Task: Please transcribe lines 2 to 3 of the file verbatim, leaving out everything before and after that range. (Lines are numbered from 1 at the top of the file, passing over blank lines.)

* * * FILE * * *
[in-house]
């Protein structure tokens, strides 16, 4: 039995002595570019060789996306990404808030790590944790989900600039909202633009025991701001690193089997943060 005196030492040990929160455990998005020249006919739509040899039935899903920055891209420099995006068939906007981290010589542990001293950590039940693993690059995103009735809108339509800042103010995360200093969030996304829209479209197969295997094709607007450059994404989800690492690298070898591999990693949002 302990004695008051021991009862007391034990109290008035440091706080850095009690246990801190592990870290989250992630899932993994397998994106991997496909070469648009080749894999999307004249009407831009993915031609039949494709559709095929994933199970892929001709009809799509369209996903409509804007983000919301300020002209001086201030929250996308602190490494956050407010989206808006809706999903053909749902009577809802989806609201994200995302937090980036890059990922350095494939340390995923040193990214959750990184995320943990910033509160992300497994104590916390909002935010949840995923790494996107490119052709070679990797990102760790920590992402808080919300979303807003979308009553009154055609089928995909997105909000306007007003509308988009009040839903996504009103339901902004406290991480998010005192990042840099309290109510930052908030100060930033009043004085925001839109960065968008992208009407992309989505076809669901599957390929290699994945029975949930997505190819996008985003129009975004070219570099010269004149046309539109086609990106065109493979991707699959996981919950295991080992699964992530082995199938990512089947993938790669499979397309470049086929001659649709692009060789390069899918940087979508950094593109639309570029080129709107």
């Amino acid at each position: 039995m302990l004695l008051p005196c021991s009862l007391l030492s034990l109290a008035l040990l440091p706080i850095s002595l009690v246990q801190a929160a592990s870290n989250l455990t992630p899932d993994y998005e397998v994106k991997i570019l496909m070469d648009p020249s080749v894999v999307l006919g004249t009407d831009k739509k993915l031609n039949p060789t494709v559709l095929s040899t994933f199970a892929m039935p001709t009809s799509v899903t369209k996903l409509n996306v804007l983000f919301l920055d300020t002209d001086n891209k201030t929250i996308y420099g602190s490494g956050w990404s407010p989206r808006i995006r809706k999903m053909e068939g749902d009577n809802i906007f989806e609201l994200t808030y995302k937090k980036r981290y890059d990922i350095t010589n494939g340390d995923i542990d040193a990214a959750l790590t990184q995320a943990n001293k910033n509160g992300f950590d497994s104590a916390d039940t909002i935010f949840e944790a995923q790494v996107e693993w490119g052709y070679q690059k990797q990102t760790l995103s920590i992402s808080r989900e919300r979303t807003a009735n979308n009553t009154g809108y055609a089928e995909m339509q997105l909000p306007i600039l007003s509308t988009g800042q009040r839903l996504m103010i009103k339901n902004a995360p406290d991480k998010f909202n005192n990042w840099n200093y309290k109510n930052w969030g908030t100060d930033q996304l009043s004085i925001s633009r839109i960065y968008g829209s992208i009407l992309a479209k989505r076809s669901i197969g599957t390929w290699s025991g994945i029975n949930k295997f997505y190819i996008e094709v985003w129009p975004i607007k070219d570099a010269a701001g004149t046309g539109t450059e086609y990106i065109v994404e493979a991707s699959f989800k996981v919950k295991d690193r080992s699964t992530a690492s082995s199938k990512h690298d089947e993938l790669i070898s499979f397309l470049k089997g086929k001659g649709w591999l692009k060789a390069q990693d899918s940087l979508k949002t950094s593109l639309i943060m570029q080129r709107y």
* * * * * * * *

């Protein structure tokens, strides 16, 4: 039995002595570019060789996306990404808030790590944790989900600039909202633009025991701001690193089997943060 005196030492040990929160455990998005020249006919739509040899039935899903920055891209420099995006068939906007981290010589542990001293950590039940693993690059995103009735809108339509800042103010995360200093969030996304829209479209197969295997094709607007450059994404989800690492690298070898591999990693949002 302990004695008051021991009862007391034990109290008035440091706080850095009690246990801190592990870290989250992630899932993994397998994106991997496909070469648009080749894999999307004249009407831009993915031609039949494709559709095929994933199970892929001709009809799509369209996903409509804007983000919301300020002209001086201030929250996308602190490494956050407010989206808006809706999903053909749902009577809802989806609201994200995302937090980036890059990922350095494939340390995923040193990214959750990184995320943990910033509160992300497994104590916390909002935010949840995923790494996107490119052709070679990797990102760790920590992402808080919300979303807003979308009553009154055609089928995909997105909000306007007003509308988009009040839903996504009103339901902004406290991480998010005192990042840099309290109510930052908030100060930033009043004085925001839109960065968008992208009407992309989505076809669901599957390929290699994945029975949930997505190819996008985003129009975004070219570099010269004149046309539109086609990106065109493979991707699959996981919950295991080992699964992530082995199938990512089947993938790669499979397309470049086929001659649709692009060789390069899918940087979508950094593109639309570029080129709107």
């Amino acid at each position: 039995m302990l004695l008051p005196c021991s009862l007391l030492s034990l109290a008035l040990l440091p706080i850095s002595l009690v246990q801190a929160a592990s870290n989250l455990t992630p899932d993994y998005e397998v994106k991997i570019l496909m070469d648009p020249s080749v894999v999307l006919g004249t009407d831009k739509k993915l031609n039949p060789t494709v559709l095929s040899t994933f199970a892929m039935p001709t009809s799509v899903t369209k996903l409509n996306v804007l983000f919301l920055d300020t002209d001086n891209k201030t929250i996308y420099g602190s490494g956050w990404s407010p989206r808006i995006r809706k999903m053909e068939g749902d009577n809802i906007f989806e609201l994200t808030y995302k937090k980036r981290y890059d990922i350095t010589n494939g340390d995923i542990d040193a990214a959750l790590t990184q995320a943990n001293k910033n509160g992300f950590d497994s104590a916390d039940t909002i935010f949840e944790a995923q790494v996107e693993w490119g052709y070679q690059k990797q990102t760790l995103s920590i992402s808080r989900e919300r979303t807003a009735n979308n009553t009154g809108y055609a089928e995909m339509q997105l909000p306007i600039l007003s509308t988009g800042q009040r839903l996504m103010i009103k339901n902004a995360p406290d991480k998010f909202n005192n990042w840099n200093y309290k109510n930052w969030g908030t100060d930033q996304l009043s004085i925001s633009r839109i960065y968008g829209s992208i009407l992309a479209k989505r076809s669901i197969g599957t390929w290699s025991g994945i029975n949930k295997f997505y190819i996008e094709v985003w129009p975004i607007k070219d570099a010269a701001g004149t046309g539109t450059e086609y990106i065109v994404e493979a991707s699959f989800k996981v919950k295991d690193r080992s699964t992530a690492s082995s199938k990512h690298d089947e993938l790669i070898s499979f397309l470049k089997g086929k001659g649709w591999l692009k060789a390069q990693d899918s940087l979508k949002t950094s593109l639309i943060m570029q080129r709107y």